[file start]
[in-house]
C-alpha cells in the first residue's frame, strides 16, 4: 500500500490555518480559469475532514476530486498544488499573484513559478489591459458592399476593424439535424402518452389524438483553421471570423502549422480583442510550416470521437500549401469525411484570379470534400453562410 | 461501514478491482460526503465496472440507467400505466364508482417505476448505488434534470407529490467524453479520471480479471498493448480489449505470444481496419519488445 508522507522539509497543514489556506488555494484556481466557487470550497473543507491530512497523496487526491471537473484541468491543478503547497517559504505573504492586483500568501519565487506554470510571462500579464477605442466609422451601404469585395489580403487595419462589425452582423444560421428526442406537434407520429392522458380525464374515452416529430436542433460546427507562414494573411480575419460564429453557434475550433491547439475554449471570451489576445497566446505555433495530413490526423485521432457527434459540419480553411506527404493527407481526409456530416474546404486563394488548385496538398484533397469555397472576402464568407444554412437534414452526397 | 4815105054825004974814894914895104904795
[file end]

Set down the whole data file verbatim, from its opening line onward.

[in-house]
C-alpha cells in the first residue's frame, strides 16, 4: 500500500490555518480559469475532514476530486498544488499573484513559478489591459458592399476593424439535424402518452389524438483553421471570423502549422480583442510550416470521437500549401469525411484570379470534400453562410 | 461501514478491482460526503465496472440507467400505466364508482417505476448505488434534470407529490467524453479520471480479471498493448480489449505470444481496419519488445 508522507522539509497543514489556506488555494484556481466557487470550497473543507491530512497523496487526491471537473484541468491543478503547497517559504505573504492586483500568501519565487506554470510571462500579464477605442466609422451601404469585395489580403487595419462589425452582423444560421428526442406537434407520429392522458380525464374515452416529430436542433460546427507562414494573411480575419460564429453557434475550433491547439475554449471570451489576445497566446505555433495530413490526423485521432457527434459540419480553411506527404493527407481526409456530416474546404486563394488548385496538398484533397469555397472576402464568407444554412437534414452526397 | 4815105054825004974814894914895104904795